February 12, 2007 - ASM Submits Comments to APHIS on Brucellosis Regulations

Regulatory Analysis and Development
PPD
Animal and Plant Health Inspection Service
Station 3A-03.8
4700 River Road
Unit 118
Riverdale, MD 20737-1238

Re:  [Docket No. APHIS-2006-0183]

The American Society for Microbiology (ASM) is responding to the US Department of Agriculture (USDA) Animal and Plant Health Inspection Service’s (APHIS) request for comments on the proposed amendment to the brucellosis regulations to facilitate research conducted on brucellosis exposed or infected animals (Docket No. APHIS-2006-0183). The following comments were developed by the ASM Committee on Agriculture and Food Microbiology (Committee), of the Public and Scientific Affairs Board.

The ASM is the largest single life science society with more than 42,000 members, including scientists in academic, industrial, clinical, and government institutions, working in areas related to basic and applied research, the prevention and treatment of infectious diseases, laboratory and diagnostic medicine, the environment, animal health, and water and food safety. The ASM applauds APHIS’s efforts to enhance public health protection through changes in the brucellosis regulations, providing an exception for brucellosis exposed or infected animals held within federally approved research facilities.

The Committee supports this proposed amendment. The proposal will remove a potential risk to states of losing their brucellosis Class Free classification if research facilities located in the state maintain a herd of cattle that is infected with brucellosis for the purpose of research. The proposed rule will remove this risk by redefining "herd" as follows: "For the purposes of this part, the term herd does not include animals that are contained within a federally approved research facility."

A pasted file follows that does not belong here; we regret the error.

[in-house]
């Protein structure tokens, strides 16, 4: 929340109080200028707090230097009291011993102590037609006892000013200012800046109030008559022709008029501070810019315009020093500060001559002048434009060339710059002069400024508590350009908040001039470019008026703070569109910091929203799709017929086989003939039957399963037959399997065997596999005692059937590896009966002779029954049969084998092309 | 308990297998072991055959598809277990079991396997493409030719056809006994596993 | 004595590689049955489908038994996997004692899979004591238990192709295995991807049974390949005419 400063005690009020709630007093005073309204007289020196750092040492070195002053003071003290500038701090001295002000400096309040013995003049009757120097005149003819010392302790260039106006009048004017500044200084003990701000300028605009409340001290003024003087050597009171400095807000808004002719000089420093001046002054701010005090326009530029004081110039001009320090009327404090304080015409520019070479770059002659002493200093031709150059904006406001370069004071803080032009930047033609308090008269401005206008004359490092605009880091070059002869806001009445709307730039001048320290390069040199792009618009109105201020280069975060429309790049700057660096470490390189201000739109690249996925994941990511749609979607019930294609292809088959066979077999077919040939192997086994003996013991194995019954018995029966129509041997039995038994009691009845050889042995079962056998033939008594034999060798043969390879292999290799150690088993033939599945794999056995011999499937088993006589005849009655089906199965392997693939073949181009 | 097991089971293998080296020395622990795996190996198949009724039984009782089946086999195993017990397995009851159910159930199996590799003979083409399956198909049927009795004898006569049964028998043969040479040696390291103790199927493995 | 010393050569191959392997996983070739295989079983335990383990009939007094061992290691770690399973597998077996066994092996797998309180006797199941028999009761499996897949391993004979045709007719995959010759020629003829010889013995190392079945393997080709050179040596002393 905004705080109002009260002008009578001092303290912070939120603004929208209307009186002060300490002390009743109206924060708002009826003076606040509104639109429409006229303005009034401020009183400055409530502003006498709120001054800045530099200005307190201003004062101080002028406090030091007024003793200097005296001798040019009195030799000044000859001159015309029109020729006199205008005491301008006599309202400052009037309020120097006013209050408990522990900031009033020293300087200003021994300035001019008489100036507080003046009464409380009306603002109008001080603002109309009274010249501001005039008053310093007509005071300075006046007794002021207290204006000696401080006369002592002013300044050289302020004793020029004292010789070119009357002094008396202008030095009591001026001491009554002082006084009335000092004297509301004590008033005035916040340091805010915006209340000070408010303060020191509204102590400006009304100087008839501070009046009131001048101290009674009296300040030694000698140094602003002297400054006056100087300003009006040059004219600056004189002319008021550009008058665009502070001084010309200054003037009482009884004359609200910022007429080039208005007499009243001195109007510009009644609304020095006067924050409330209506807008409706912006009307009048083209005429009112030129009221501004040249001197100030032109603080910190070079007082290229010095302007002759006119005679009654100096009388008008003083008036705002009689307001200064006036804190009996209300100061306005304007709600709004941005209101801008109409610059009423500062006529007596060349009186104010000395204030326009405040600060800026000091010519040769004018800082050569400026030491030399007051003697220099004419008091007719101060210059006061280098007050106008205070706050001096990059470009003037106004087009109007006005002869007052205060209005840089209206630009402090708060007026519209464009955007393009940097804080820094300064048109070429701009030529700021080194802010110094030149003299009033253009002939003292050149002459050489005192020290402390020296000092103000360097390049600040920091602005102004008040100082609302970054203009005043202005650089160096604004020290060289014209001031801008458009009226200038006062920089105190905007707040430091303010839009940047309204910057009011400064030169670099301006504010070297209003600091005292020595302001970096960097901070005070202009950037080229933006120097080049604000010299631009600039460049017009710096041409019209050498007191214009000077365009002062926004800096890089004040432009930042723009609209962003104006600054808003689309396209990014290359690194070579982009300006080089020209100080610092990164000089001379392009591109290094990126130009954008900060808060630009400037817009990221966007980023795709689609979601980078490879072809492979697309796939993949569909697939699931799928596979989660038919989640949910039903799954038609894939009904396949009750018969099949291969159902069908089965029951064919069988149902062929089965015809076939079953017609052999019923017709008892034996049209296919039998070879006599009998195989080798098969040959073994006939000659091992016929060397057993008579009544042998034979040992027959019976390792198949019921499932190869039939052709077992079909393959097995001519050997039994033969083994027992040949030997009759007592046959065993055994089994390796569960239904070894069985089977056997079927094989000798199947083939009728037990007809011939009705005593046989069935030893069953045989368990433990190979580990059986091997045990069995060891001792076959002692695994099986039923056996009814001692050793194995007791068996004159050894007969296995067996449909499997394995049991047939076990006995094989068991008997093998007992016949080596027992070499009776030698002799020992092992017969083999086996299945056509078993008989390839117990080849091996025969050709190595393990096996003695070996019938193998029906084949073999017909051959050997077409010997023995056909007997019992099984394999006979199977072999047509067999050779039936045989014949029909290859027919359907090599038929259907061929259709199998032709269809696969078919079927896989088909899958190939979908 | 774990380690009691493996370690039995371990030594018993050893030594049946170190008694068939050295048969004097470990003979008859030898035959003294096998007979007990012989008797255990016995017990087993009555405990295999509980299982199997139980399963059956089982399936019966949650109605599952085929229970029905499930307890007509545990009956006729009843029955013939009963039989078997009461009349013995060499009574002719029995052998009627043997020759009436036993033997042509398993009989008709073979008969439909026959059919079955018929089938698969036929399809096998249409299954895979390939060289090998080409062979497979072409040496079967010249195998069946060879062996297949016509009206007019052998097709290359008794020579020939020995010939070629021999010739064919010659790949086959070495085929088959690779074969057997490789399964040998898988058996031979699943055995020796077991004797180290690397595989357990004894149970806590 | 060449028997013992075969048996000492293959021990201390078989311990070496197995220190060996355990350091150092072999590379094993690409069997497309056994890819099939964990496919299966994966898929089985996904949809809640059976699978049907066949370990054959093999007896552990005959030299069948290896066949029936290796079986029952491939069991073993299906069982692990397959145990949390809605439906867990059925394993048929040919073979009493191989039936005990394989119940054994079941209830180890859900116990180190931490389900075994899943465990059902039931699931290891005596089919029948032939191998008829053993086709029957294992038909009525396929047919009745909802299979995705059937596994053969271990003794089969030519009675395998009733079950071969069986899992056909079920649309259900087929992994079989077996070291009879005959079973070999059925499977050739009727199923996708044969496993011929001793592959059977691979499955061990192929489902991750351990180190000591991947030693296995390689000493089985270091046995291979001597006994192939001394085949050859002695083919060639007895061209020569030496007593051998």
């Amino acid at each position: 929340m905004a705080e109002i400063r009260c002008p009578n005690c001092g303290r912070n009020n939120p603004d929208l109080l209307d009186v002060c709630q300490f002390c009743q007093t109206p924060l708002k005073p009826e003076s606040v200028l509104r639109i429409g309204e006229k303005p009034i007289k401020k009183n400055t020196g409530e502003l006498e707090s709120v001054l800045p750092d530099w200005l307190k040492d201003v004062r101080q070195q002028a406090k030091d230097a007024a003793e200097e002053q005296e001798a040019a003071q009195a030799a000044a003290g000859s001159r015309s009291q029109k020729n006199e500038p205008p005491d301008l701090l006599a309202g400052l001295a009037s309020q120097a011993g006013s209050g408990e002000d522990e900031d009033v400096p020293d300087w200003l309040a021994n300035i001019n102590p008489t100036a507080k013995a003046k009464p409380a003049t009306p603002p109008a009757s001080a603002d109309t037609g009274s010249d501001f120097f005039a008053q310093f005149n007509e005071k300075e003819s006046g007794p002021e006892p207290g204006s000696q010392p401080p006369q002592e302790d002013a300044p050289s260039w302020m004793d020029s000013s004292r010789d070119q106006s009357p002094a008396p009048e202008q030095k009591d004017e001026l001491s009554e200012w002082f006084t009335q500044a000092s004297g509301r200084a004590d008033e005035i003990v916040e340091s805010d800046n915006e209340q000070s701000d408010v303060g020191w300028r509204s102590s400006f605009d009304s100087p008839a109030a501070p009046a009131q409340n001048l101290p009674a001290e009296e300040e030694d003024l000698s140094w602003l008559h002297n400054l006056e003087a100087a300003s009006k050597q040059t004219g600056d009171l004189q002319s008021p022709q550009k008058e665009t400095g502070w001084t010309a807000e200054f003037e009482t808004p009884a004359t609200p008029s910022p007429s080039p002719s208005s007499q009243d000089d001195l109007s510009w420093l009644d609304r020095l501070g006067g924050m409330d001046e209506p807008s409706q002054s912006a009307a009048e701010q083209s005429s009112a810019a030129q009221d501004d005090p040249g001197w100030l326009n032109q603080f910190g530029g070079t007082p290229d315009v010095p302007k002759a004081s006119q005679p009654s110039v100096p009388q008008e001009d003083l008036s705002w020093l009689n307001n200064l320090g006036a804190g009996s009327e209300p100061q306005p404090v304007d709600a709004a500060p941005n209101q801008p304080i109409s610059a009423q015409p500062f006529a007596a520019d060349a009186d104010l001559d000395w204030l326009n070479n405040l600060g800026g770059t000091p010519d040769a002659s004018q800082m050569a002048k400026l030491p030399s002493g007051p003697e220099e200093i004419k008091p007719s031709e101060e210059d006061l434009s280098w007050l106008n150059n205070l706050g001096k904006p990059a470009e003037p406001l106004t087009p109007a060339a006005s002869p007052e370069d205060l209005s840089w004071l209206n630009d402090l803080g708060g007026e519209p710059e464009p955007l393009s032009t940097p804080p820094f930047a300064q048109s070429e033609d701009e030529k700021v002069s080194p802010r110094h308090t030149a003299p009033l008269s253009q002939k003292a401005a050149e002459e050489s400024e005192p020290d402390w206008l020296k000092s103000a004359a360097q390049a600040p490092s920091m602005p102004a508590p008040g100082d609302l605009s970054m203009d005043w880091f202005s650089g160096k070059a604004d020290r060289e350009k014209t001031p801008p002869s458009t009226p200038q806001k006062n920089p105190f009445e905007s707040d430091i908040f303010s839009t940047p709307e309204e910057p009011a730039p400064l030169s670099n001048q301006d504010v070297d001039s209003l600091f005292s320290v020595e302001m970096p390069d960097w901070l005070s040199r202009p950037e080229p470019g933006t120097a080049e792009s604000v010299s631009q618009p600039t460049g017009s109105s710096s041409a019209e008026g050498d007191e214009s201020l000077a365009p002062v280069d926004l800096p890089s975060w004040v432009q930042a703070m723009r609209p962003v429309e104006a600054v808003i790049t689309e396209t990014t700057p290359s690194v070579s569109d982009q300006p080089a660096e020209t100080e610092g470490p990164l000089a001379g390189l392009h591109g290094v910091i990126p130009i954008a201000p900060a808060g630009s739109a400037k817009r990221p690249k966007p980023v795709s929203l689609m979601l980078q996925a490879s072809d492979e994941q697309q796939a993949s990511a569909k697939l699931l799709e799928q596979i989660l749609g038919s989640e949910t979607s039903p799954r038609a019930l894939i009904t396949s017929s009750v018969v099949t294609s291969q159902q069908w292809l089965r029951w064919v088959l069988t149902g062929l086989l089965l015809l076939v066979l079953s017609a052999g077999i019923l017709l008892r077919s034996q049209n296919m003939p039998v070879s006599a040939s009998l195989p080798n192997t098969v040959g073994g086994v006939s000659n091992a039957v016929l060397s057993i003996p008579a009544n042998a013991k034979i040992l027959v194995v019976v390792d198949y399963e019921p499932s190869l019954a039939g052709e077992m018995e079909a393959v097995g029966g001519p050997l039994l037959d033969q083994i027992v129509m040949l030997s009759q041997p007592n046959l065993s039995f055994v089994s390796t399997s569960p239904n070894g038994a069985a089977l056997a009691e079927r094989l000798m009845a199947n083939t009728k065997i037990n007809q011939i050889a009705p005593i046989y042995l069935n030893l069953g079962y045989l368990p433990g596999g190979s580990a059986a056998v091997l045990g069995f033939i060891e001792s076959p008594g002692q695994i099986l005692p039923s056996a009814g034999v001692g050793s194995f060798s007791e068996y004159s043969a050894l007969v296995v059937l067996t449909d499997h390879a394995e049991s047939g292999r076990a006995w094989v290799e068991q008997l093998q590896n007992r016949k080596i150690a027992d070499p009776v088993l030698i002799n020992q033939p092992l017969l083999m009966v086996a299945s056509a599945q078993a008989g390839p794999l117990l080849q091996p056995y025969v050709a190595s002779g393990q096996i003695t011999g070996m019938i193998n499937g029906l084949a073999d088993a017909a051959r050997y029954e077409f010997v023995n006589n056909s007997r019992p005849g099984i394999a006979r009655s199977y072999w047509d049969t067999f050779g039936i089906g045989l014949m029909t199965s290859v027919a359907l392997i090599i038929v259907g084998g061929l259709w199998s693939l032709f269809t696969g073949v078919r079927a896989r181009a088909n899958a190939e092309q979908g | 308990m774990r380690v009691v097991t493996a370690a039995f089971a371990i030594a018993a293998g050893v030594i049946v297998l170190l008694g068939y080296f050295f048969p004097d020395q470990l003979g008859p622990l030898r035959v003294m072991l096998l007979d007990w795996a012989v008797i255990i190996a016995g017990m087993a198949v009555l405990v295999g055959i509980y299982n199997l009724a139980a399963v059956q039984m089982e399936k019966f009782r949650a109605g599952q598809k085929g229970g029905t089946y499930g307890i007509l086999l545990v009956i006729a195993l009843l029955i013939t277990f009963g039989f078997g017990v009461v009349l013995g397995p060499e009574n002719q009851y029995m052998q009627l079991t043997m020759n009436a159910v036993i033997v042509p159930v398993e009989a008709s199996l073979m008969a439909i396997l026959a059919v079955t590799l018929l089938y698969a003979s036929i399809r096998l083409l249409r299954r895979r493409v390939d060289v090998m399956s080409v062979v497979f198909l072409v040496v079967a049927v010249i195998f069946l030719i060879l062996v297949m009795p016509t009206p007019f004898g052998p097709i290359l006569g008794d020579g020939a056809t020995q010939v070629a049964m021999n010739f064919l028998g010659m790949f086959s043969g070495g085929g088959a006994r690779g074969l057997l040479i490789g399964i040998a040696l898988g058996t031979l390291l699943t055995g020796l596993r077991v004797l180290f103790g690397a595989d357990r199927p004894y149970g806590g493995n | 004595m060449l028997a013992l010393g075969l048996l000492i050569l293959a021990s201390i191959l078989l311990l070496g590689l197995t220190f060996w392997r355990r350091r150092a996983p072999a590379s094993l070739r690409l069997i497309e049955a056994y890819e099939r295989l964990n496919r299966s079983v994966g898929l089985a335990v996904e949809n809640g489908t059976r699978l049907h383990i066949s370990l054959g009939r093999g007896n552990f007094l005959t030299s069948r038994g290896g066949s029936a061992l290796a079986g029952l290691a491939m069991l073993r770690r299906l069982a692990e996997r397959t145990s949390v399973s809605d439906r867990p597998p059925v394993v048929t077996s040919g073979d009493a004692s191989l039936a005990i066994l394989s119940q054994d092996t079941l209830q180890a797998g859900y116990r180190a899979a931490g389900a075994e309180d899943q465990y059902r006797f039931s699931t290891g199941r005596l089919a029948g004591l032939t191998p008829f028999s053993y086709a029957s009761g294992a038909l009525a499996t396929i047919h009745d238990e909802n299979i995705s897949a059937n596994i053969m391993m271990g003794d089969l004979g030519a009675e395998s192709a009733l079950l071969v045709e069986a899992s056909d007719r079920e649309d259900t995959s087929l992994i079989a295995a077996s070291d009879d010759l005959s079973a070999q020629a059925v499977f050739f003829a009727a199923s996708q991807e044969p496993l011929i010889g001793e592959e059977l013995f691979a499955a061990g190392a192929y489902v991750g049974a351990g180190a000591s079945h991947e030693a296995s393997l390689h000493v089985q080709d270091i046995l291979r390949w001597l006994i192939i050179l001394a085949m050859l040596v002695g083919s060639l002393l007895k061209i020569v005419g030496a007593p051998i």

The Committee is confident in the current federal USDA approval guidelines for agricultural research facilities. These approval guidelines for appropriate biosafety level containment will provide minimal risk to US livestock industries associated with this proposal. We support the recommended guidelines addressing biological security, recordkeeping, identification, and sanitation standards, but recommend these be integrated with the institutional and USDA approval processes for animal care and use and biosafety that are currently in place, rather than creating a new federal approval process. The current animal care and use and biosafety regulations meet the select agent rules that prevent receipt, storage and research on select agents unless the facility is registered and approved. Brucella spp. are classified as select agents, and are addressed under these requirements.

We are pleased to have the opportunity to provide comments on APHIS’s proposed amendment to the brucellosis regulations, and hope that these recommendations are of assistance to the USDA.

Sincerely,

Ruth Berkelman, M.D., Chair, Public and Scientific Affairs Board
Michael Doyle, Ph.D., Chair, Committee on Agriculture and Food Microbiology

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